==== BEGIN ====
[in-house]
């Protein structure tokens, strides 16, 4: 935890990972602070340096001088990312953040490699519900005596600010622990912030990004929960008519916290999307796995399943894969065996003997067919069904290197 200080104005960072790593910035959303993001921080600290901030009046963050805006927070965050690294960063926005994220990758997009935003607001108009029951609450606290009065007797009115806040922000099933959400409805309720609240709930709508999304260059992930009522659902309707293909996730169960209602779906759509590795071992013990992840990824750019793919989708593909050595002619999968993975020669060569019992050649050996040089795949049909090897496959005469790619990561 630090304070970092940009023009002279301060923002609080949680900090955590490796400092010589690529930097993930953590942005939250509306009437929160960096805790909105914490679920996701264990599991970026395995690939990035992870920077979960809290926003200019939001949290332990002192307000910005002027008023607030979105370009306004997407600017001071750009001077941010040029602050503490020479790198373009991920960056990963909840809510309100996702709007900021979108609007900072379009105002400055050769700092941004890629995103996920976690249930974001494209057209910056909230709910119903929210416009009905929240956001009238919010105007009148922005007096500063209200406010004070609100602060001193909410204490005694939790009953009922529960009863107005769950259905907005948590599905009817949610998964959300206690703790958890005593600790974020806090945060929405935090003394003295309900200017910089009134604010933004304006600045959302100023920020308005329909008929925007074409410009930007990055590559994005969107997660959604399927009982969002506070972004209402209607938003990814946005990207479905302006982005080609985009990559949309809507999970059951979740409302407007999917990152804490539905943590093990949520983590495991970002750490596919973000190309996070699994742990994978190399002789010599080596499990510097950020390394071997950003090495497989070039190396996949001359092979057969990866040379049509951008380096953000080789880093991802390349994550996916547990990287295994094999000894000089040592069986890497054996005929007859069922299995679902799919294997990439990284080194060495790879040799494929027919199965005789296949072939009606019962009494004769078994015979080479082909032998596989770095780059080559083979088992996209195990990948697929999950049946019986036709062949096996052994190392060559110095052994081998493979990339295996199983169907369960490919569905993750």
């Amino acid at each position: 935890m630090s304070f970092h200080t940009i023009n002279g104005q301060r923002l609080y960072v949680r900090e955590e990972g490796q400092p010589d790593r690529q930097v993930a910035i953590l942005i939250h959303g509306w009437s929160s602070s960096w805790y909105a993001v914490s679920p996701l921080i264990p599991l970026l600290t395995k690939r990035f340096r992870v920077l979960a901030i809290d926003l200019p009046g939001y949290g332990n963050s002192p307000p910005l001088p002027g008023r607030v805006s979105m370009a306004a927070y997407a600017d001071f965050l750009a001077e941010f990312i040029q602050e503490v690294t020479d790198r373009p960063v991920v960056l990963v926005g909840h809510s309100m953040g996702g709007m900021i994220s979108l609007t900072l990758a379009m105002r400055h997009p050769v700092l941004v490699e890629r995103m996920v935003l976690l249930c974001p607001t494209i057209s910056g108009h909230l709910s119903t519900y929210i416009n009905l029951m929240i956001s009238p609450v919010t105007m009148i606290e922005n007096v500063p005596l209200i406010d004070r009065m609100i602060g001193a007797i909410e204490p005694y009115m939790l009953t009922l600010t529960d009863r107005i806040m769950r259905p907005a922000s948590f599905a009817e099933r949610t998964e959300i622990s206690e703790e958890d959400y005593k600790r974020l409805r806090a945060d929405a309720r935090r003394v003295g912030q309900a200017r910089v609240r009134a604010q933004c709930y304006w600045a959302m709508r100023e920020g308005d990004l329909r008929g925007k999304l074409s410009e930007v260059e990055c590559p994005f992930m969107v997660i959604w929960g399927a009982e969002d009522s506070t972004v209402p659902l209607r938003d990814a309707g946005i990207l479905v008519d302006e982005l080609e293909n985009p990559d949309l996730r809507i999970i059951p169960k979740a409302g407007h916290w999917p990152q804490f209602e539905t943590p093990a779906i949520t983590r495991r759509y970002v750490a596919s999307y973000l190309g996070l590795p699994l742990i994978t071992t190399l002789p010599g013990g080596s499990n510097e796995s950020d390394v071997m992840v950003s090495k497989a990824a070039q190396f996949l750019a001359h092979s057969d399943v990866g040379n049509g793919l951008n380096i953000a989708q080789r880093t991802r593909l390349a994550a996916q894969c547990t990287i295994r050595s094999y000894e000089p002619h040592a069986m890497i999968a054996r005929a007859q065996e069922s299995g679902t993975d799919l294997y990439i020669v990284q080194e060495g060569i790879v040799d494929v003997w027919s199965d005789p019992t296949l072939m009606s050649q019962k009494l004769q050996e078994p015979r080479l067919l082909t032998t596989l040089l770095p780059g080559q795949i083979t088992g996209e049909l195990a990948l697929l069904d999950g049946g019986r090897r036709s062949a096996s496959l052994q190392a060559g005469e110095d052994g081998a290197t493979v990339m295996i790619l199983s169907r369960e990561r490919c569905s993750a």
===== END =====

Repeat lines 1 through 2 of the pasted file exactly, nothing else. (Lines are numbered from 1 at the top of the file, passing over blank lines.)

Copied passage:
[in-house]
């Protein structure tokens, strides 16, 4: 935890990972602070340096001088990312953040490699519900005596600010622990912030990004929960008519916290999307796995399943894969065996003997067919069904290197 200080104005960072790593910035959303993001921080600290901030009046963050805006927070965050690294960063926005994220990758997009935003607001108009029951609450606290009065007797009115806040922000099933959400409805309720609240709930709508999304260059992930009522659902309707293909996730169960209602779906759509590795071992013990992840990824750019793919989708593909050595002619999968993975020669060569019992050649050996040089795949049909090897496959005469790619990561 630090304070970092940009023009002279301060923002609080949680900090955590490796400092010589690529930097993930953590942005939250509306009437929160960096805790909105914490679920996701264990599991970026395995690939990035992870920077979960809290926003200019939001949290332990002192307000910005002027008023607030979105370009306004997407600017001071750009001077941010040029602050503490020479790198373009991920960056990963909840809510309100996702709007900021979108609007900072379009105002400055050769700092941004890629995103996920976690249930974001494209057209910056909230709910119903929210416009009905929240956001009238919010105007009148922005007096500063209200406010004070609100602060001193909410204490005694939790009953009922529960009863107005769950259905907005948590599905009817949610998964959300206690703790958890005593600790974020806090945060929405935090003394003295309900200017910089009134604010933004304006600045959302100023920020308005329909008929925007074409410009930007990055590559994005969107997660959604399927009982969002506070972004209402209607938003990814946005990207479905302006982005080609985009990559949309809507999970059951979740409302407007999917990152804490539905943590093990949520983590495991970002750490596919973000190309996070699994742990994978190399002789010599080596499990510097950020390394071997950003090495497989070039190396996949001359092979057969990866040379049509951008380096953000080789880093991802390349994550996916547990990287295994094999000894000089040592069986890497054996005929007859069922299995679902799919294997990439990284080194060495790879040799494929027919199965005789296949072939009606019962009494004769078994015979080479082909032998596989770095780059080559083979088992996209195990990948697929999950049946019986036709062949096996052994190392060559110095052994081998493979990339295996199983169907369960490919569905993750």